In the game of overproducing oil while its price is nearing rock-bottom, there are no winners. But in a prolonged low-price environment for crude oil where everyone loses out financially, sometimes you have to feel the heat before you reap the rewards.
We have said many times that the bloated U.S. stock market was bound for a correction. Now as the stock market crash unfolds, many companies have seen their share prices dropping to 52-week lows. But sometimes this is just a sign of Mr. Market overreacting, and smart.
As energy rates continue tumbling down, oil price forecasters are looking for something—anything—to provide some shred of hope for a recovery.
But crude oil no longer found itself alone as it declined this week. Global exchanges began crashing, prompting.
Gold prices go up when uncertainty rises. As it stands, there’s an abundance of it in the global economy.
There are at least three major issues that are haunting investors globally; economic slowdown in China, threat or outright currency devaluation in the emerging.
One of Donald Trump’s more contentious Presidential platforms is his call to deport all anchor babies and their parents. The term anchor babies refers to the idea that children born in the United States to non-citizens (and more often than not, illegal aliens).
China’s stock market crash has left the global financial system teetering on the verge of a meltdown, and it has the folks on Main Street worried.
According to Google Trends, Americans are searching more for “economic collapse” now than at any point since the.
Congress and the Federal Reserve have created a massive stock market bubble that risks plunging the world into a complete economic collapse in 2016. At least, that’s the opinion of former Congressman Ron Paul.
“Socialism fails always.
Despite being abandoned by the mainstream financial world, one country has been quietly stockpiling massive quantities of gold—China.
In June, Chinese gold imports from Hong Kong rose 58%, indicating strong demand in the world’s top bullion consumer. Net.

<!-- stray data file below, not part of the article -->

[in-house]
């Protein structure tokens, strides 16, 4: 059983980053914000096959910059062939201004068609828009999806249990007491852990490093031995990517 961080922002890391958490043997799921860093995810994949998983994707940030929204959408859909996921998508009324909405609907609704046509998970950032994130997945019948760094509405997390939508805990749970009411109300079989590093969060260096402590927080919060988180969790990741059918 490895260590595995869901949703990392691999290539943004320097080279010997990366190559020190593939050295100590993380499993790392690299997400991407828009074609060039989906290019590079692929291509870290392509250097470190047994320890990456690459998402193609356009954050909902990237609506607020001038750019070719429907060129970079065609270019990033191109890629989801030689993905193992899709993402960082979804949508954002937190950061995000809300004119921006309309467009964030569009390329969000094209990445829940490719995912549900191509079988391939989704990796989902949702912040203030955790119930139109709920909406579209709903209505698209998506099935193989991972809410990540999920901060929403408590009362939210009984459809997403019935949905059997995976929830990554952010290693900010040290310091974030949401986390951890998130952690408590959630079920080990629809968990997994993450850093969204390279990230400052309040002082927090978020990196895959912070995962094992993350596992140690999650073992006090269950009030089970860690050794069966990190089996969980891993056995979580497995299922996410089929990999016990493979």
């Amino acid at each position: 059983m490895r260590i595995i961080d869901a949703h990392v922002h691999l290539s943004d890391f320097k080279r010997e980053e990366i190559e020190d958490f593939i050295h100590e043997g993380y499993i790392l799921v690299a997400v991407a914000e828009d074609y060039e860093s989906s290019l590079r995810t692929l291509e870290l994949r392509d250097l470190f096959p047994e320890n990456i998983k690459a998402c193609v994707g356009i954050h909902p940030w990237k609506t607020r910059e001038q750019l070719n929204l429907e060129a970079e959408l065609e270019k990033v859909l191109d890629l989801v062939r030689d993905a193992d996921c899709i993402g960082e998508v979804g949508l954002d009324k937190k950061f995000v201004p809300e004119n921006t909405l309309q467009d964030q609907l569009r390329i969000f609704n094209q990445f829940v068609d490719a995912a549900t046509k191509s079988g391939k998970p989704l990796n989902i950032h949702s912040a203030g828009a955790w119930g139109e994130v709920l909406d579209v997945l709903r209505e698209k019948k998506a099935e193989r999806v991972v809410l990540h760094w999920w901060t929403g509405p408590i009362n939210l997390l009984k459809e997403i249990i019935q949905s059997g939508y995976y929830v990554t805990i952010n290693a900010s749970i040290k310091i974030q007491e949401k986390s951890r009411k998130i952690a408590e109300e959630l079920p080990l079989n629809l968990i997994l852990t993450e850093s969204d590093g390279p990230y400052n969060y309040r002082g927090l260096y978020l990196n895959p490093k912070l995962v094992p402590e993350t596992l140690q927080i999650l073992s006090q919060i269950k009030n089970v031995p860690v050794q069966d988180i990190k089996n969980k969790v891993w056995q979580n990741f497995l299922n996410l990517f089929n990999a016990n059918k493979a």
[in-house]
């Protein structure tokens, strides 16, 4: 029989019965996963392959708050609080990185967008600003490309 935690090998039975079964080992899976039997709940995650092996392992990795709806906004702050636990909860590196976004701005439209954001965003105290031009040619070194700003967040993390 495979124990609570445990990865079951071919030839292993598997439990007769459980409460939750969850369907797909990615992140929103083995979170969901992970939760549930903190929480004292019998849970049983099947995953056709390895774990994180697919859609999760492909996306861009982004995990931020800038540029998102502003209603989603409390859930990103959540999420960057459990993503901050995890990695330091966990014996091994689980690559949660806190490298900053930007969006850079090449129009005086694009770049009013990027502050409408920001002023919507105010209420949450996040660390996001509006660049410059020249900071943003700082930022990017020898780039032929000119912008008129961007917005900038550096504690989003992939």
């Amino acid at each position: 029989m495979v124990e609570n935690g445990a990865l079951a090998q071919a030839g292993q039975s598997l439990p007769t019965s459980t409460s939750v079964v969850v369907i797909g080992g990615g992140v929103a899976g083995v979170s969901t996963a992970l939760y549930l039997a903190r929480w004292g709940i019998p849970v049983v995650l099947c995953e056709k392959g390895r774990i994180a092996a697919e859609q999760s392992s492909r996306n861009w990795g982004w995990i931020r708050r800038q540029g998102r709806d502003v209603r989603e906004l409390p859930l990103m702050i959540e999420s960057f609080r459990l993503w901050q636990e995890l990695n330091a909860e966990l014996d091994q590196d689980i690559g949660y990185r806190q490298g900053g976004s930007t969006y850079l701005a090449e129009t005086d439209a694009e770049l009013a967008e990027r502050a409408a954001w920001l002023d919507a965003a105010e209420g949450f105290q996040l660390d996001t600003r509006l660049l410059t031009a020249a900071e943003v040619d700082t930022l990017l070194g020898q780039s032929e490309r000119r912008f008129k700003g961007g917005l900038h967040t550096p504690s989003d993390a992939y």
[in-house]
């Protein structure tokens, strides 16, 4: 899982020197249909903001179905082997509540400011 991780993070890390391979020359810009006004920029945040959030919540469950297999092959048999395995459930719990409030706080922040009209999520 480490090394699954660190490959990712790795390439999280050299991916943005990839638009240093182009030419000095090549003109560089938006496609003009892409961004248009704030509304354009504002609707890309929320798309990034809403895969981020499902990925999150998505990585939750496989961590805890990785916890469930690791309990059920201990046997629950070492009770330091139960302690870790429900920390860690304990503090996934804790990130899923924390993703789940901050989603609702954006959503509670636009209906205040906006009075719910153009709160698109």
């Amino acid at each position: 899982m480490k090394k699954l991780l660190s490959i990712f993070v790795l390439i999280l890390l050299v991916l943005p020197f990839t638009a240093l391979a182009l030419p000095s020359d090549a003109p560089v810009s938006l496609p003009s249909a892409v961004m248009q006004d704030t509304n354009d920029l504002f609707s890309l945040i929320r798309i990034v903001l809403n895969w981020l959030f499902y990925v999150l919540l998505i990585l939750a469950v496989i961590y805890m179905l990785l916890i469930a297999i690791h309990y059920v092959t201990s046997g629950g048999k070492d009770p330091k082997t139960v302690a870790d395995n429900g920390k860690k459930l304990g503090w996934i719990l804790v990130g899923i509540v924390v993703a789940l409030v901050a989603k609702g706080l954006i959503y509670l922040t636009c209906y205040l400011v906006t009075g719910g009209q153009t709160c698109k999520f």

Forget about higher interest rates. To starve off an economic collapse, the Federal Reserve may have to resort to another round of quantitative easing. At least, that’s according to famed investor Peter Schiff.
“Catastrophe” is a great word to describe Monday’s trading, but nowhere else has the pain from the stock market collapse been felt worse than in the oil and gas sector.
West Texas Intermediate (WTI) dropped to $38.51 on Monday, after diving to $37.75.
Immediate term outlook:
The bear market rally in stocks that started in March 2009, extended because of unprecedented central bank money printing, is coming to an end. Gold bullion is up $1,000 an ounce since we first recommended it in 2002 and we are still bullish on the physical metal.
Short-to-medium term outlook:
World economies are entering their slowest growth period since 2009. The Chinese economy grew last year at its slowest pace in 24 years. Japan is in recession. The eurozone is in depression. With almost half the S&P 500 companies deriving revenue outside the U.S., slower world economic growth will negatively impact revenue and earnings growth of American companies. Domestically, America’s gross domestic product grew by only a meager 2.3% in the second quarter, which will negatively impact an already overpriced equity market.
Estimates Aug. 27, 2015
Trailing 12-month EPS for Dow Jones companies (Most Recent Quarter)